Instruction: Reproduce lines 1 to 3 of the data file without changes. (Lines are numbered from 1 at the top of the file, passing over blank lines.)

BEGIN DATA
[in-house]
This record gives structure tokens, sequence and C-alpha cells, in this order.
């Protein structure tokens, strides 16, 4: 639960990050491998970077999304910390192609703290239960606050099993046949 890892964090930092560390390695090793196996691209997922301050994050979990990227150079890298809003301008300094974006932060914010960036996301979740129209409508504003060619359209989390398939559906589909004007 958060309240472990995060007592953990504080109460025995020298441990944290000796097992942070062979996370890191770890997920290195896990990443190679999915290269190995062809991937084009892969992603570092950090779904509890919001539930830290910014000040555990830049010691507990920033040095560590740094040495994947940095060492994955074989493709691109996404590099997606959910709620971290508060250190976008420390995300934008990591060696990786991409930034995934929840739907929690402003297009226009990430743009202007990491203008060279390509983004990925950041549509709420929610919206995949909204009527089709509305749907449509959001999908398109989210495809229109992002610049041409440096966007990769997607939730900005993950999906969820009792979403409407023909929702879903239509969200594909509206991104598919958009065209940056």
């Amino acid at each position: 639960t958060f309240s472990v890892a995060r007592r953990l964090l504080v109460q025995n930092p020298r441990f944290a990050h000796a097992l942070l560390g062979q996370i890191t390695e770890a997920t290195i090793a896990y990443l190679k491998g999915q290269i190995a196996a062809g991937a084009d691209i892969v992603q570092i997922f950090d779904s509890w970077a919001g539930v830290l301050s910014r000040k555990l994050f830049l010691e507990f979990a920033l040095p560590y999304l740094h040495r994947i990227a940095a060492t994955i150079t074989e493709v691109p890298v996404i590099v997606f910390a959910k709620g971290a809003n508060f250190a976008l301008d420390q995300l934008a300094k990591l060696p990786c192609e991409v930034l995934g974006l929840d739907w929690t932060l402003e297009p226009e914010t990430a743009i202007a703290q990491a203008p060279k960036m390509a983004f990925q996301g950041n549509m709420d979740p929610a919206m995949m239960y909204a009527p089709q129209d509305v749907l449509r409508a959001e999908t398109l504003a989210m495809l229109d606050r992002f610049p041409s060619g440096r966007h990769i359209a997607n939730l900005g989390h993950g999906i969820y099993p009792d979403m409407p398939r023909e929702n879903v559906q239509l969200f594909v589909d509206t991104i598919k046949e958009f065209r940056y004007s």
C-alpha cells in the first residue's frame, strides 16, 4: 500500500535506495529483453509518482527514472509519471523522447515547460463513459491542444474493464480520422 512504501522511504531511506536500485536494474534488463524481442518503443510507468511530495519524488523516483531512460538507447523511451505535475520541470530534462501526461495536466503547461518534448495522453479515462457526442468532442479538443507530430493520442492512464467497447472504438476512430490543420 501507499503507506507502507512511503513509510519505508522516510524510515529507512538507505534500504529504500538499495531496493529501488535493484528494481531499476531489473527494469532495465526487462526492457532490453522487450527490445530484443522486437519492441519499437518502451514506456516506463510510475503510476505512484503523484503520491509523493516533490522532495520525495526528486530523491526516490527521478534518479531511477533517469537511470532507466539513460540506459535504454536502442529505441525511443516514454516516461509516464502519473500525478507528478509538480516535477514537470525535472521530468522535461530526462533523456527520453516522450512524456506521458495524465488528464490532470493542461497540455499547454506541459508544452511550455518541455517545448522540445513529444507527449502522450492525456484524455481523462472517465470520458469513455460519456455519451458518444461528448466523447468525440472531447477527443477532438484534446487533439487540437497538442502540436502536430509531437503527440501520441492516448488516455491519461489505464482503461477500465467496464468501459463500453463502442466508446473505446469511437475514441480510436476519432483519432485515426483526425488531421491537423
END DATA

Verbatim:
[in-house]
This record gives structure tokens, sequence and C-alpha cells, in this order.
């Protein structure tokens, strides 16, 4: 639960990050491998970077999304910390192609703290239960606050099993046949 890892964090930092560390390695090793196996691209997922301050994050979990990227150079890298809003301008300094974006932060914010960036996301979740129209409508504003060619359209989390398939559906589909004007 958060309240472990995060007592953990504080109460025995020298441990944290000796097992942070062979996370890191770890997920290195896990990443190679999915290269190995062809991937084009892969992603570092950090779904509890919001539930830290910014000040555990830049010691507990920033040095560590740094040495994947940095060492994955074989493709691109996404590099997606959910709620971290508060250190976008420390995300934008990591060696990786991409930034995934929840739907929690402003297009226009990430743009202007990491203008060279390509983004990925950041549509709420929610919206995949909204009527089709509305749907449509959001999908398109989210495809229109992002610049041409440096966007990769997607939730900005993950999906969820009792979403409407023909929702879903239509969200594909509206991104598919958009065209940056």